Investigating Oxygen Content in Porous Transport Layers of PEM Electrolyzers with Operando X-Ray Computed Tomography and Machine Learning
- Author(s): O'Brien, Maeve
- Advisor(s): Zenyuk, Iryna
- et al.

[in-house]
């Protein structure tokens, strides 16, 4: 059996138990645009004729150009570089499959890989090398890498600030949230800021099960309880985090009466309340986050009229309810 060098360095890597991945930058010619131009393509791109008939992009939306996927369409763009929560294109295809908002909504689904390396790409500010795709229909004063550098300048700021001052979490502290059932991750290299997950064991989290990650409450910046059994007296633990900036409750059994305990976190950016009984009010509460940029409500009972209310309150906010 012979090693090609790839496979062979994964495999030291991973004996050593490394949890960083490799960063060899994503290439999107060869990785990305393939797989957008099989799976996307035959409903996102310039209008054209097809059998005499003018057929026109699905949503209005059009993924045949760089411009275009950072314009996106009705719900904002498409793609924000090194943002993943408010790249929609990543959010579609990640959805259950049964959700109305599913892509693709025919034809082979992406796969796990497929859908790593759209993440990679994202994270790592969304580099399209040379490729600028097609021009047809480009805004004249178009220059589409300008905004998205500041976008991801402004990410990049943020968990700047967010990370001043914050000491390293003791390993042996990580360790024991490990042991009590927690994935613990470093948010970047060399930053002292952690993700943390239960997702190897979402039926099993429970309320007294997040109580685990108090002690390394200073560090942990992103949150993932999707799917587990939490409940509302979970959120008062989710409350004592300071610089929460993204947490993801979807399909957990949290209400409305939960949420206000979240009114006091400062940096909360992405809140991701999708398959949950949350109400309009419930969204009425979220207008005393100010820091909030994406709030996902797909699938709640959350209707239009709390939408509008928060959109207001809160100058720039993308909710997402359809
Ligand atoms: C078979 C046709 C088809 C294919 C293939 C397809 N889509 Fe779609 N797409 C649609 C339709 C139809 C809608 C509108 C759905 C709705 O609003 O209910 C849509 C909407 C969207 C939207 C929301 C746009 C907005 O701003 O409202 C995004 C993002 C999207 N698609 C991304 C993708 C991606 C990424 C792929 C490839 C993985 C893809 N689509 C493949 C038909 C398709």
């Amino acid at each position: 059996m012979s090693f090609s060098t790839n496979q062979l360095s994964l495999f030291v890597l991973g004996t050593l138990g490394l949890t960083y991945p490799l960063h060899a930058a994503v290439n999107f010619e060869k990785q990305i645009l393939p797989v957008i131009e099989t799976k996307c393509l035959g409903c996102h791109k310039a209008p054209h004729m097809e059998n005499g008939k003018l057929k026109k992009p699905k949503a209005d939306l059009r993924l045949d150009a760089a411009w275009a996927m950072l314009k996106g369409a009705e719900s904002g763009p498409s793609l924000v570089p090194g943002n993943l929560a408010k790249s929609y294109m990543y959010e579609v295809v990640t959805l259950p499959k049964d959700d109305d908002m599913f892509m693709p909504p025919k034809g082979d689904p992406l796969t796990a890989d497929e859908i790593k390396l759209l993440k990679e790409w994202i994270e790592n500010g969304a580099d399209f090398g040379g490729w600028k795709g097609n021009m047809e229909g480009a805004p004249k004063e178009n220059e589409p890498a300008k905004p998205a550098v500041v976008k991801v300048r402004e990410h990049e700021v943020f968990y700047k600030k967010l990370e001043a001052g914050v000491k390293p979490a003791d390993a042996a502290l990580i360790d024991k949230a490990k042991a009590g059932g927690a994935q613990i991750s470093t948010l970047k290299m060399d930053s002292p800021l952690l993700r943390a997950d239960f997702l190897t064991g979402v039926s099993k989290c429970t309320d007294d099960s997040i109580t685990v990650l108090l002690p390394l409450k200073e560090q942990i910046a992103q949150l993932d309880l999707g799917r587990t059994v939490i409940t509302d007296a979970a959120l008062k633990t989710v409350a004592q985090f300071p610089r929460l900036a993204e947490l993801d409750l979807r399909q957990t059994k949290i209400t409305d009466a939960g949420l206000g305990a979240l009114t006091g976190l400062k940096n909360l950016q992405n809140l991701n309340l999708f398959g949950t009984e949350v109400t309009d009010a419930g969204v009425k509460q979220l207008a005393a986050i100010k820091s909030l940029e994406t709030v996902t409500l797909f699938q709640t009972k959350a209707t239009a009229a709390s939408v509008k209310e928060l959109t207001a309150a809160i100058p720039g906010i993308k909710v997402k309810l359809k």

Hydrogen gas is a good candidate to replace traditional, carbon-based energy carriers; it is easily transported, and many vehicles already utilize hydrogen-based fuel cells to power locomotion. To produce hydrogen gas, water electrolysis is the go-to electrochemical process. Although water electrolysis is a well-understood process, the morphological and transport processes inherent to a proton exchange membrane (PEM) electrolyzer and how these affect the efficiency of water electrolysis in a PEM electrolyzer are still relatively unexplored. In order to probe these processes in-situ, x-ray computed tomography and radiography were performed on catalyst coated membranes(CCM) of a model electrolyzer at different flowrates and current densities to determine how these different operating conditions alter the oxygen production, slug or bubble formation, and dwell time in the porous transport layer(PTL). X-ray computed tomography was utilized to create 3D images, and radiography was utilized to visualize transient oxygen production and dwell time in-situ. Machine learning was used to quantify the oxygen content in the model electrolyzer, as well as any pathways or patterns the oxygen took as it exited the electrolyzer through the PTL. From these results there was a direct observation of oxygen taking preferential pathways through the PTL regardless of the flow rate or current density, and at higher current densities more oxygen became trapped beneath the land. This is the first time this phenomenon has been directly observed with x-ray computed tomography and is in good agreement with recent neutron radiography experiments using Ti PTLs.